Looking at friends’ pictures on Facebook or searching résumés on LinkedIn are relatively simple computing tasks in which information is called up, retrieved, and then shipped to a user’s screen from a distant data center. Yet such tasks are handled mostly by powerful microprocessors designed for more complex jobs like number crunching and running operating systems.
That means a waste of electrical power, says Ihab Bishara, director of cloud computing products at Tilera, a chip startup in San Jose, California. Microprocessors serving the cloud are too powerful, he says; in the future, he believes, many tasks carried out in data centers will be handled by cheaper, low-power chips like those his company makes.
Currently, the chips inside data-center servers are nearly all manufactured by Intel, which commands roughly 90 percent of the server market with its family of Xeon microprocessors. Xeon chips have up to 10 processing centers, known as cores, that work in parallel to do hefty computational lifting. In contrast, Tilera’s chips contain up to 100 smaller, lower-power cores. When networked together, the cores are capable of handling common cloud applications like retrieving user data while consuming about half as much electrical power, Bishara claims.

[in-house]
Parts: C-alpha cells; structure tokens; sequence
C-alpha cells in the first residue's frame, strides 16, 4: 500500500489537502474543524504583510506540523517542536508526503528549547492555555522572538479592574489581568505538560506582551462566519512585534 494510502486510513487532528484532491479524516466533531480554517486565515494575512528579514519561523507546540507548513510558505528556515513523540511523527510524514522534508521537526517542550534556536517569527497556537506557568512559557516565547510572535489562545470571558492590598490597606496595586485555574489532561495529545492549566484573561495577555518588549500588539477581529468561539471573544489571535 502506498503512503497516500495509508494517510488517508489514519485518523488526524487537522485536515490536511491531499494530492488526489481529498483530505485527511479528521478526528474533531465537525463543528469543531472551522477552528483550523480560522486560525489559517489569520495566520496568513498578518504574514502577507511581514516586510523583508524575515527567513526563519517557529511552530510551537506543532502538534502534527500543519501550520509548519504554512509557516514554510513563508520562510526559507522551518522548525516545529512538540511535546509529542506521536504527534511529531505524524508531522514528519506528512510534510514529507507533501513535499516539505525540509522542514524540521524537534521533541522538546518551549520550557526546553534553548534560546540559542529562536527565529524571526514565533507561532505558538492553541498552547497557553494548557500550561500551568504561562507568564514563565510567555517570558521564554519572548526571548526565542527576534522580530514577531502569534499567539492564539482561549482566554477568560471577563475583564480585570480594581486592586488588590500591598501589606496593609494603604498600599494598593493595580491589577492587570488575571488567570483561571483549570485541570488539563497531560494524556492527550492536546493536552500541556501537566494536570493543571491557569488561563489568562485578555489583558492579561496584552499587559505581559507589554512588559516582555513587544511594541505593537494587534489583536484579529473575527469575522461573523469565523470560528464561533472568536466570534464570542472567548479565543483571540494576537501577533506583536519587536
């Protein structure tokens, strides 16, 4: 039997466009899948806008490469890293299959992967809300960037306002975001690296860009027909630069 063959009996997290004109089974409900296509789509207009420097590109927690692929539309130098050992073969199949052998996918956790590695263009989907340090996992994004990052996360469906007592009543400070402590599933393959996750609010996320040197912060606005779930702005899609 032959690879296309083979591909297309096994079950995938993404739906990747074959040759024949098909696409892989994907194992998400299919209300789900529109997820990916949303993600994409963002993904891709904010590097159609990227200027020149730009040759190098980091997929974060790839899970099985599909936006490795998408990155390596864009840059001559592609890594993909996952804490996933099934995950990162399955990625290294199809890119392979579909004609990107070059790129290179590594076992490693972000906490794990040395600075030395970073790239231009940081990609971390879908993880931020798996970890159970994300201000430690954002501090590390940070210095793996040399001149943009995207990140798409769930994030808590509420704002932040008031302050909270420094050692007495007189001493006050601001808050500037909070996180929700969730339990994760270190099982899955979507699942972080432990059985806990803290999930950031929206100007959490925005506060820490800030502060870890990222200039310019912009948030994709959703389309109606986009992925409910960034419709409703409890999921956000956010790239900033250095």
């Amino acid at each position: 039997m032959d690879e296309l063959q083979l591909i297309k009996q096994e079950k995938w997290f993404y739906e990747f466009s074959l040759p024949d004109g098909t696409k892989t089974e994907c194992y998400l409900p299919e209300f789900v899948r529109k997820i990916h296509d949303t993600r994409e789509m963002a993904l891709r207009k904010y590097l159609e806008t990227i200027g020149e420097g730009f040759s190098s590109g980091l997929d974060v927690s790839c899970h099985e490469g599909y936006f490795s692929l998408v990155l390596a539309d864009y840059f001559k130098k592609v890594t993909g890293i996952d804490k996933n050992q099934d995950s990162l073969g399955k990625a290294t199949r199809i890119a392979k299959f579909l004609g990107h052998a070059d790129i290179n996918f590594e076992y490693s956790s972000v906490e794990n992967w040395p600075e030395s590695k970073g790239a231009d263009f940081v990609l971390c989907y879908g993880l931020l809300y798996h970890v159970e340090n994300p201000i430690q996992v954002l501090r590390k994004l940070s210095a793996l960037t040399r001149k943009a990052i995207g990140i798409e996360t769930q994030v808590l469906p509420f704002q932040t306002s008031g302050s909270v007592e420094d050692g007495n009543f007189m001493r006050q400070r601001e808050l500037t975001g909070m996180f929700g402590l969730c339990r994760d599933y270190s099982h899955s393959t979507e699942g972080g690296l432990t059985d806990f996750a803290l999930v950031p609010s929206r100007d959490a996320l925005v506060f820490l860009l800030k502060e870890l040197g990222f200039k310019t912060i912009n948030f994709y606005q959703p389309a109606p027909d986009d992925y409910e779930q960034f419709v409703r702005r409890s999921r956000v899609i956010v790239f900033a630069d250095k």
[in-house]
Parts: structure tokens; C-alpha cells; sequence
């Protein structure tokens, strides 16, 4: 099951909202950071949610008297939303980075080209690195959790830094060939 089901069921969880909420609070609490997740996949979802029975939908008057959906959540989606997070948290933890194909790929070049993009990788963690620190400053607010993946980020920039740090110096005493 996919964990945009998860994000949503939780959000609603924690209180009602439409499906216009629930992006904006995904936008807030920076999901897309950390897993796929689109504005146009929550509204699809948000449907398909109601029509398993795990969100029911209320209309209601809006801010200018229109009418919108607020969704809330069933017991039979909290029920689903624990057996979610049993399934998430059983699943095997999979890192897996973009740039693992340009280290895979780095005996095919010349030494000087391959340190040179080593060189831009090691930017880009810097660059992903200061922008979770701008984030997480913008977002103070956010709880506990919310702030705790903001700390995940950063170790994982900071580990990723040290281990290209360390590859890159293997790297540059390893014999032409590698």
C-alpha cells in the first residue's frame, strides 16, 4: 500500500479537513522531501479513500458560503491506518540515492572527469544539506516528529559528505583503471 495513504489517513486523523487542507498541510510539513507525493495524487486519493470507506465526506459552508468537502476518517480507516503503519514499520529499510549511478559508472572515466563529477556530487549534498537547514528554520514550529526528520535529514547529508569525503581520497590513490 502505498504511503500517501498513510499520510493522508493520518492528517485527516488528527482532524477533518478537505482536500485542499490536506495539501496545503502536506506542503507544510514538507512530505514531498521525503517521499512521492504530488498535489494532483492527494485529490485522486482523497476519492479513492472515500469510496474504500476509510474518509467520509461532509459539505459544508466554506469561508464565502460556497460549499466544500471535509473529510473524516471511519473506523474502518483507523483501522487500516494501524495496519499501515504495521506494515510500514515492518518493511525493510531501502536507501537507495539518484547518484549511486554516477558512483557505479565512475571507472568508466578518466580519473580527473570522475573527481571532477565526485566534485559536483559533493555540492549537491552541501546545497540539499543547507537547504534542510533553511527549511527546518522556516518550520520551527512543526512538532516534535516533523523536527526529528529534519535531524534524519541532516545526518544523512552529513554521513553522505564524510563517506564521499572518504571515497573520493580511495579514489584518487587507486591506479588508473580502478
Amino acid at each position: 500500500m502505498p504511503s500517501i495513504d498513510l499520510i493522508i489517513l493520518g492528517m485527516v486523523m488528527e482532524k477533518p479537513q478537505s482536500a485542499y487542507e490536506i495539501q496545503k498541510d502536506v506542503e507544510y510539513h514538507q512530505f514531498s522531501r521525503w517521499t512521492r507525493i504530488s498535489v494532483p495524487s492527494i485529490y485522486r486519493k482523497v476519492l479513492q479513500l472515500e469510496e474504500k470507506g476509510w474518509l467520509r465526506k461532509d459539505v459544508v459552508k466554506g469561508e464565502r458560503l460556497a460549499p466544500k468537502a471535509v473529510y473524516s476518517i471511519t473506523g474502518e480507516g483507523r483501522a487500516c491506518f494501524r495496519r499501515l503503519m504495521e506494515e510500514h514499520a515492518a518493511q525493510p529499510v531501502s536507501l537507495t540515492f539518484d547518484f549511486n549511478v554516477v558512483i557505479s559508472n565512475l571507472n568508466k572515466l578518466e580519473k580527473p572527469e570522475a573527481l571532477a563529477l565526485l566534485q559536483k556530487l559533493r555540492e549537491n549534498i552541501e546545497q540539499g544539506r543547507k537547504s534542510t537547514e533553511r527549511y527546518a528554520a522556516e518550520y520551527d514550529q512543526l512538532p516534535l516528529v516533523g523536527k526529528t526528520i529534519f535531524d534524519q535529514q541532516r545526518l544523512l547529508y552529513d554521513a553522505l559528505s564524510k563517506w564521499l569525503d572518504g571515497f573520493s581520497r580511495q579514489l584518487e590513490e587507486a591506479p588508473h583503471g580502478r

Electrical power use is an increasing economic concern for companies such as Facebook, Salesforce.com, and Google. Data centers now consume about 1.5 percent of the world’s electrical power. Electric bills currently account for one-third of the cost of running a data center, according to recent estimates from Amazon, and that percentage is expected to rise steadily as the price of computer equipment falls.
Some cloud operators are already starting to put computationally intensive jobs on servers that can handle them while shifting simpler tasks to low-power servers, says Reuben Miller, a senior research analyst with IDC. “Large companies [need] processors that are more power efficient,” he says. “It’s creating opportunities.”
Low-power contenders include Tilera as well as SeaMicro, which makes servers using Intel’s Atom processors (and sells them to buyers like France Telecom and Mozilla), and Calxeda, a company that builds low-power servers using mobile-phone chips from ARM Holdings.